How we talk about numbers plays a big role in how we think about numbers—that much is clear. But this week, new research makes the case that language is not a key part of thinking about numbers, but the key part, overriding other influences like cultural ones. The study in the Proceedings of the National Academy of Sciences by psychologist Elizabet Spaepen focuses on a group of deaf Nicaraguans called the homesigners, who invented their own form of sign language—a form that lacks a numerical vocabulary.
That's a common trait in many hunter-gatherer societies, where the numbering system is often one-two-three-many. For example, the Munduruku Amazonian people in rural Brazil don't have any words for exact numbers larger than five. Their neighbors, the Piraha, no exact number words at all. [USA Today]
There are two things that make the homesigners extremely scientifically interesting. One is the fact that they spontaneously invented this language when brought together at a home for the deaf in the 1970s. And the other—the one that's important for this study—is that they're not an isolated tribe in which nobody uses numbers. They live within Nicaragua, surrounding by a Spanish-speaking society that's as number-dependent as any other country. Thus, Spaepen's team reasoned, if the homesigners struggle to conceptualize larger numbers, the reason would have to be linguistic and not cultural. That's exactly what they saw.
First, the researchers showed the homesigners ten short animated stories where numbers were central to the plot. For example, one story opened with 8 frogs on lily pads. Four jumped away all at once, and two came back one at a time. When asked to recount the vignettes to a friend who knew their hand signals, the homesigners used their fingers to indicate the number of frogs. But when the numbers got higher than three or four, the signers’ accuracy suffered. [Wired]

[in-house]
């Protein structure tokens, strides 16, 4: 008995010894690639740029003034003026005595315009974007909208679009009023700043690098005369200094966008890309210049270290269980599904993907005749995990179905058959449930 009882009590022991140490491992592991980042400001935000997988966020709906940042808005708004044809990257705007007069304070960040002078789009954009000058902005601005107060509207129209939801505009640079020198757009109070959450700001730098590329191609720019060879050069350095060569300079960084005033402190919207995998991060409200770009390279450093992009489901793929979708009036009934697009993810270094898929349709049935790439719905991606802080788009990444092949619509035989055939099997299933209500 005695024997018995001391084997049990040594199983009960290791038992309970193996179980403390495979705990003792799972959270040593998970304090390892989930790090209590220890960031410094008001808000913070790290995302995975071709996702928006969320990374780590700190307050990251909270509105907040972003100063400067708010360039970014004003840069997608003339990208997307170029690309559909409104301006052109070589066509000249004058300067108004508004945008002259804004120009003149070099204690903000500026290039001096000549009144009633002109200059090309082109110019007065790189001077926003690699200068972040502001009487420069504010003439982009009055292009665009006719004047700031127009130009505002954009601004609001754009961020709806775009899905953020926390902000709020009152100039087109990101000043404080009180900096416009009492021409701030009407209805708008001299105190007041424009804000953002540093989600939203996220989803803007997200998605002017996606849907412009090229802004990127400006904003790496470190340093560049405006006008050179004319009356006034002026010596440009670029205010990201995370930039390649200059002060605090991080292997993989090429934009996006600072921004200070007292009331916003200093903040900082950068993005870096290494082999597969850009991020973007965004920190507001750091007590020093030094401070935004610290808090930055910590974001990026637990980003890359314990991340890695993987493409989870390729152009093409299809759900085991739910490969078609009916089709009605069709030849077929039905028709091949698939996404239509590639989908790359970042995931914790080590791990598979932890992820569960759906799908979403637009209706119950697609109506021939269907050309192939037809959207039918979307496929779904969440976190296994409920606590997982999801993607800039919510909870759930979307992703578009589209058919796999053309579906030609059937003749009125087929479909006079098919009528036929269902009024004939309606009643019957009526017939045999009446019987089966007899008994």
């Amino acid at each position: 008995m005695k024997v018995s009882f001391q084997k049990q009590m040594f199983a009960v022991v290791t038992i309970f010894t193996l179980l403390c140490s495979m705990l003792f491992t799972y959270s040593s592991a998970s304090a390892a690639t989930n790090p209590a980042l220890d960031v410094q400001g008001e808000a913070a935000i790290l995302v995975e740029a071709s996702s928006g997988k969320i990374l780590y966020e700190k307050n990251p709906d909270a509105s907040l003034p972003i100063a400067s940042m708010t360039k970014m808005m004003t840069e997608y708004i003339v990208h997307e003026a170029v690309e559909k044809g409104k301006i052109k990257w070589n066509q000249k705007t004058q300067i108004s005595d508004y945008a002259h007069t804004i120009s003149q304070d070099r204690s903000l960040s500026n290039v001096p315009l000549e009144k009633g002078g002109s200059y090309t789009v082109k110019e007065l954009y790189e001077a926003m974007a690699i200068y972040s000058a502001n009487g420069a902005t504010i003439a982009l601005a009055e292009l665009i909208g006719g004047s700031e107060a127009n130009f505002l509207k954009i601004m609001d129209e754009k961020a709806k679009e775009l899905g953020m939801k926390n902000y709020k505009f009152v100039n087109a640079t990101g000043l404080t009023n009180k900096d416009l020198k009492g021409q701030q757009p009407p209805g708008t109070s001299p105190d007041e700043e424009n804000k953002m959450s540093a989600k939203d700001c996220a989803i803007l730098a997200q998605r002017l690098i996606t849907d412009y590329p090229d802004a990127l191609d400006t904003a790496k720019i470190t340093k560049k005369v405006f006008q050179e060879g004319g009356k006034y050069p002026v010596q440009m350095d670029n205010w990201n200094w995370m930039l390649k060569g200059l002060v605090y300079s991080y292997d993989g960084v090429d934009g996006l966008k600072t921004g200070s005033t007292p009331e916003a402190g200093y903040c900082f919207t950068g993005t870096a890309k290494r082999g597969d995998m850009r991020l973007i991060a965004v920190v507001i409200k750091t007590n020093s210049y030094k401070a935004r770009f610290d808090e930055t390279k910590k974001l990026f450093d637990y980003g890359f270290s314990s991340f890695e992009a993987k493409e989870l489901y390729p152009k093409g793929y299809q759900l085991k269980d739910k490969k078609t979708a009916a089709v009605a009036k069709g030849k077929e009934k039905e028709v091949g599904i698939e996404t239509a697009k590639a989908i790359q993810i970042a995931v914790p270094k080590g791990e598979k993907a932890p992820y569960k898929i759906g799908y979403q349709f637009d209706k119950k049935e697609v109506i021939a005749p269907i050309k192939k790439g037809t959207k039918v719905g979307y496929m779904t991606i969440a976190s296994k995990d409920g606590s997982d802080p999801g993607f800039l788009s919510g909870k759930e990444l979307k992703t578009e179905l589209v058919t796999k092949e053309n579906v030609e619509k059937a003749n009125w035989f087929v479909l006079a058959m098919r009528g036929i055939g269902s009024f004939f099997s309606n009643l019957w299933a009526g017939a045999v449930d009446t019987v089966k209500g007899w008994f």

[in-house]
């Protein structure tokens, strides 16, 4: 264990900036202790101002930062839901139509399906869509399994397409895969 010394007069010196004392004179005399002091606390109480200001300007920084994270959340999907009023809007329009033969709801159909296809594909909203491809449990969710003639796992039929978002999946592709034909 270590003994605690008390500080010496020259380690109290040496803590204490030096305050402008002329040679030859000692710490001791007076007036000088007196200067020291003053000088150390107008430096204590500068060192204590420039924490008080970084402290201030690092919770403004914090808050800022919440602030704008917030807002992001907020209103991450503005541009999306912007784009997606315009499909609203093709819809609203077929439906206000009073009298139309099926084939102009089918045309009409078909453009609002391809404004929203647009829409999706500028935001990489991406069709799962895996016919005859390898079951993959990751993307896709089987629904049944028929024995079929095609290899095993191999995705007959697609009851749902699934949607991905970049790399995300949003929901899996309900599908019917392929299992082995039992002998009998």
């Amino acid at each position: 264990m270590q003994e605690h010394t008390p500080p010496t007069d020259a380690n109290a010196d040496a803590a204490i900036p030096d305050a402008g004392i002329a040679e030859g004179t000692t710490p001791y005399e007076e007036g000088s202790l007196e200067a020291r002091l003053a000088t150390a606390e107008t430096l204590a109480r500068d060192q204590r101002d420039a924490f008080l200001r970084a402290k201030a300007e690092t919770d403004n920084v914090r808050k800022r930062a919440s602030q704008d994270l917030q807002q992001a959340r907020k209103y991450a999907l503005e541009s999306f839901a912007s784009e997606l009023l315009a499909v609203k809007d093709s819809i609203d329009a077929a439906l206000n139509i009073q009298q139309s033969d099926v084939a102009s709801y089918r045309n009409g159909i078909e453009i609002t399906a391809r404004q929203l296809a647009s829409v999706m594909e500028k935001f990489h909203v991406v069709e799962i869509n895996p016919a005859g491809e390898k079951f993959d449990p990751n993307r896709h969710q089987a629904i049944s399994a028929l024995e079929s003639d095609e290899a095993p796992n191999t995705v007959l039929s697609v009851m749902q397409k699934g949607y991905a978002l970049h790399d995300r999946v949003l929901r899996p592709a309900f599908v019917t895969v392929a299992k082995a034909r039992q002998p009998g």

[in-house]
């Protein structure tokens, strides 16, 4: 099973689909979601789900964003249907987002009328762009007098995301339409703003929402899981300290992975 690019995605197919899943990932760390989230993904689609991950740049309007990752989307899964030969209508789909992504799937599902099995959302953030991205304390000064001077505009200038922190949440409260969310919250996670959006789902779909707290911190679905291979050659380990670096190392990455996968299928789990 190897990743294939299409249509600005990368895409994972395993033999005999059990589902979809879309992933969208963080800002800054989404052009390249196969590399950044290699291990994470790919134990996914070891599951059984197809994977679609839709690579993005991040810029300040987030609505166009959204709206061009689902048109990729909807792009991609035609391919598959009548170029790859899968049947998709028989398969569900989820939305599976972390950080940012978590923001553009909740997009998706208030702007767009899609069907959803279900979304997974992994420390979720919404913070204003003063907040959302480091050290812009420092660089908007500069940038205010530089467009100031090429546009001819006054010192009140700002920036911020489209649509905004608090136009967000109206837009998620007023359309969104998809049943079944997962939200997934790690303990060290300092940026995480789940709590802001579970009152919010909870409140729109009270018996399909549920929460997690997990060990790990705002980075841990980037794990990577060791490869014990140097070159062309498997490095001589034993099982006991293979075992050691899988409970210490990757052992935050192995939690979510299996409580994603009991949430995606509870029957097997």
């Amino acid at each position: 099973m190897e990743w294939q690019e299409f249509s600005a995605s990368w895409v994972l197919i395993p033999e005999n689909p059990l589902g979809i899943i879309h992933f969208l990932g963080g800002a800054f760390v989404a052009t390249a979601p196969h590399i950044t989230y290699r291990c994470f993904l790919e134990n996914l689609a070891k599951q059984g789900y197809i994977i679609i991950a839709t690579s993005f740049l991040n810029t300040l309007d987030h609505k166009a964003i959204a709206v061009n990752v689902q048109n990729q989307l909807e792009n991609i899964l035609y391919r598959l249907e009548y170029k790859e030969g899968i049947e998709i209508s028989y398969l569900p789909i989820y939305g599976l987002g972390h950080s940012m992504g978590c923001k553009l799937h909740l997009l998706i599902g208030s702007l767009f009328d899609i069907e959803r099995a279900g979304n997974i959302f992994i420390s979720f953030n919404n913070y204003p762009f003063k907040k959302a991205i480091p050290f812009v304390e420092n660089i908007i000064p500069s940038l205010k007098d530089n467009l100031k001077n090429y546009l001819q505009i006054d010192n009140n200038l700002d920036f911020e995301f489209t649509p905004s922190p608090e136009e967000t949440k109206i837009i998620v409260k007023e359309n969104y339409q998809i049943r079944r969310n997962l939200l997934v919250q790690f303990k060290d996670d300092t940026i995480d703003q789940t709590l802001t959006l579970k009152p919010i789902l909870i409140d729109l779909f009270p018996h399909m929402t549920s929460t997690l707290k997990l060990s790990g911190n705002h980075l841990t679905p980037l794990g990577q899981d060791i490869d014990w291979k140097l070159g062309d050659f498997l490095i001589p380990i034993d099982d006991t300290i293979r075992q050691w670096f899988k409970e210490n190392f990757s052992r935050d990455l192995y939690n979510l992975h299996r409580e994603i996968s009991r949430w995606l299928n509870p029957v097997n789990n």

The homesigners might hold out nine fingers when there were 10 animals in a story—not a bad estimation, but a sign that they weren't thinking of 10 as an abstract number. In a similar test, where the homesigners were asked to use tokens to match the numbers of objects in a set, their answers were often close but not exact. Other interesting results: If shown a stack of poker chips and asked to create one with the same number of chips, the homesigners could do it as long as they could look at the original stack for a visual reference to match. But if the researchers showed a stack of chips and then covered it up, the homesigners couldn't do it—they have no words to count to 20 and then put 20 more chips together.
Spaepen's experiments did not reveal which component of language is crucial to developing an accurate number sense. However, she suspects that it is the "count list" – the familiar sequence of numbers that every speaking child learns early on. Children learn this count list well before they actually understand that "four" refers to four objects rather than three or six, says Michael Frank at Stanford University in California. [New Scientist]
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